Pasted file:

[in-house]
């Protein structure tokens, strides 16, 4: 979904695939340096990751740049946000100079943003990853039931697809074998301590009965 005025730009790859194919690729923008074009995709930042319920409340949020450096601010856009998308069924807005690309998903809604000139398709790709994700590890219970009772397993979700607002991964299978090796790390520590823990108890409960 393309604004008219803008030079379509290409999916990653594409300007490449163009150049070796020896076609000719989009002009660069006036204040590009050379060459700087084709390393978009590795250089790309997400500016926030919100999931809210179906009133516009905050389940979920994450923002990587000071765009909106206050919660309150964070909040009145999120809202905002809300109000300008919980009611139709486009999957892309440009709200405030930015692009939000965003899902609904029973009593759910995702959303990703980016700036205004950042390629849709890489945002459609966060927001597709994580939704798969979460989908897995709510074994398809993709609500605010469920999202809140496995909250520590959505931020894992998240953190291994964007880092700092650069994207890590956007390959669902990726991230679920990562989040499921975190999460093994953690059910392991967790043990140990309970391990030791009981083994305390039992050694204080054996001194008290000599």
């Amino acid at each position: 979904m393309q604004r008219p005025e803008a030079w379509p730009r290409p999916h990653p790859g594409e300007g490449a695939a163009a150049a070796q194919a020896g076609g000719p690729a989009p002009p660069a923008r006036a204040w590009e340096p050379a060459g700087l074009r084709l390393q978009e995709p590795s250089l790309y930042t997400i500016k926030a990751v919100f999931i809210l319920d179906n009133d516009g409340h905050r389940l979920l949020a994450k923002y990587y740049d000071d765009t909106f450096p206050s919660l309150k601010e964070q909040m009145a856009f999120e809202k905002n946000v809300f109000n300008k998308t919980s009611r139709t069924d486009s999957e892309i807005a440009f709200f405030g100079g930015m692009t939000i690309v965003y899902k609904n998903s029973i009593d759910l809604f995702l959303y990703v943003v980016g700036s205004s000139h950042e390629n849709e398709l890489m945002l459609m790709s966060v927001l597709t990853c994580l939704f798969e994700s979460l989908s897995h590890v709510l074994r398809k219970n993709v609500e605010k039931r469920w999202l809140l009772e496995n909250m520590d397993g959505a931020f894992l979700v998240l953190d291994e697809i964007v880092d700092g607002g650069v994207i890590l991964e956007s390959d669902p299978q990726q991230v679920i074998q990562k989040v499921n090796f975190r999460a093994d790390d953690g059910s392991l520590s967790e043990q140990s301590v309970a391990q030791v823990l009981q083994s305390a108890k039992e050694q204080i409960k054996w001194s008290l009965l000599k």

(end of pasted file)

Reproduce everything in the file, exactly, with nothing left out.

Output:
[in-house]
């Protein structure tokens, strides 16, 4: 979904695939340096990751740049946000100079943003990853039931697809074998301590009965 005025730009790859194919690729923008074009995709930042319920409340949020450096601010856009998308069924807005690309998903809604000139398709790709994700590890219970009772397993979700607002991964299978090796790390520590823990108890409960 393309604004008219803008030079379509290409999916990653594409300007490449163009150049070796020896076609000719989009002009660069006036204040590009050379060459700087084709390393978009590795250089790309997400500016926030919100999931809210179906009133516009905050389940979920994450923002990587000071765009909106206050919660309150964070909040009145999120809202905002809300109000300008919980009611139709486009999957892309440009709200405030930015692009939000965003899902609904029973009593759910995702959303990703980016700036205004950042390629849709890489945002459609966060927001597709994580939704798969979460989908897995709510074994398809993709609500605010469920999202809140496995909250520590959505931020894992998240953190291994964007880092700092650069994207890590956007390959669902990726991230679920990562989040499921975190999460093994953690059910392991967790043990140990309970391990030791009981083994305390039992050694204080054996001194008290000599």
């Amino acid at each position: 979904m393309q604004r008219p005025e803008a030079w379509p730009r290409p999916h990653p790859g594409e300007g490449a695939a163009a150049a070796q194919a020896g076609g000719p690729a989009p002009p660069a923008r006036a204040w590009e340096p050379a060459g700087l074009r084709l390393q978009e995709p590795s250089l790309y930042t997400i500016k926030a990751v919100f999931i809210l319920d179906n009133d516009g409340h905050r389940l979920l949020a994450k923002y990587y740049d000071d765009t909106f450096p206050s919660l309150k601010e964070q909040m009145a856009f999120e809202k905002n946000v809300f109000n300008k998308t919980s009611r139709t069924d486009s999957e892309i807005a440009f709200f405030g100079g930015m692009t939000i690309v965003y899902k609904n998903s029973i009593d759910l809604f995702l959303y990703v943003v980016g700036s205004s000139h950042e390629n849709e398709l890489m945002l459609m790709s966060v927001l597709t990853c994580l939704f798969e994700s979460l989908s897995h590890v709510l074994r398809k219970n993709v609500e605010k039931r469920w999202l809140l009772e496995n909250m520590d397993g959505a931020f894992l979700v998240l953190d291994e697809i964007v880092d700092g607002g650069v994207i890590l991964e956007s390959d669902p299978q990726q991230v679920i074998q990562k989040v499921n090796f975190r999460a093994d790390d953690g059910s392991l520590s967790e043990q140990s301590v309970a391990q030791v823990l009981q083994s305390a108890k039992e050694q204080i409960k054996w001194s008290l009965l000599k």